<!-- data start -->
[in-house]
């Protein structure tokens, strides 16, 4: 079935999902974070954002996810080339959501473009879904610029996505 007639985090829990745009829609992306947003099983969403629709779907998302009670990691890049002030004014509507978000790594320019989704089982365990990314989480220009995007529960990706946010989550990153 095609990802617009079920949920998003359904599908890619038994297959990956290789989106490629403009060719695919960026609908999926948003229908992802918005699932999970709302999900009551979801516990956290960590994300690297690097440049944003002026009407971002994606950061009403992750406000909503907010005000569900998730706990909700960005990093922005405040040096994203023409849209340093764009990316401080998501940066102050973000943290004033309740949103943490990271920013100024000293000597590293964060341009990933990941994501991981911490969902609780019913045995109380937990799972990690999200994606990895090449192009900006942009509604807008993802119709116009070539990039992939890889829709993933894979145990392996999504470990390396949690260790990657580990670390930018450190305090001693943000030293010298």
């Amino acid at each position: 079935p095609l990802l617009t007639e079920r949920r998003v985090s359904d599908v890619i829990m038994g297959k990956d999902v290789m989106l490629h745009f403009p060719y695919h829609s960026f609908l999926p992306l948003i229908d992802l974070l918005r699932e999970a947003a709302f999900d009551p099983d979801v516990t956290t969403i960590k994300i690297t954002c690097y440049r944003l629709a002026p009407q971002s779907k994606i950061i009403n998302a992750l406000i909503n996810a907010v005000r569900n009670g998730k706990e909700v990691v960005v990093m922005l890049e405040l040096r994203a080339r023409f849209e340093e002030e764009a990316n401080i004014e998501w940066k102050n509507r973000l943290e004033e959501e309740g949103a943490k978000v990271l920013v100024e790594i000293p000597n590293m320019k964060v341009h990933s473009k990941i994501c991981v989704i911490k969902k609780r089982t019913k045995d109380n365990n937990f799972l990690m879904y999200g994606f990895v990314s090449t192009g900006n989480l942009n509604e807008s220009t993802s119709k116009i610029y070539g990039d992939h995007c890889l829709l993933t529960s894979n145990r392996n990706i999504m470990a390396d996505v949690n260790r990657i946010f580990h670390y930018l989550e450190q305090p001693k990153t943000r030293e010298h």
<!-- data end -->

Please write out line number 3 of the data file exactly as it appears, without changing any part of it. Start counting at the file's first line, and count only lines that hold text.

């Amino acid at each position: 079935p095609l990802l617009t007639e079920r949920r998003v985090s359904d599908v890619i829990m038994g297959k990956d999902v290789m989106l490629h745009f403009p060719y695919h829609s960026f609908l999926p992306l948003i229908d992802l974070l918005r699932e999970a947003a709302f999900d009551p099983d979801v516990t956290t969403i960590k994300i690297t954002c690097y440049r944003l629709a002026p009407q971002s779907k994606i950061i009403n998302a992750l406000i909503n996810a907010v005000r569900n009670g998730k706990e909700v990691v960005v990093m922005l890049e405040l040096r994203a080339r023409f849209e340093e002030e764009a990316n401080i004014e998501w940066k102050n509507r973000l943290e004033e959501e309740g949103a943490k978000v990271l920013v100024e790594i000293p000597n590293m320019k964060v341009h990933s473009k990941i994501c991981v989704i911490k969902k609780r089982t019913k045995d109380n365990n937990f799972l990690m879904y999200g994606f990895v990314s090449t192009g900006n989480l942009n509604e807008s220009t993802s119709k116009i610029y070539g990039d992939h995007c890889l829709l993933t529960s894979n145990r392996n990706i999504m470990a390396d996505v949690n260790r990657i946010f580990h670390y930018l989550e450190q305090p001693k990153t943000r030293e010298h």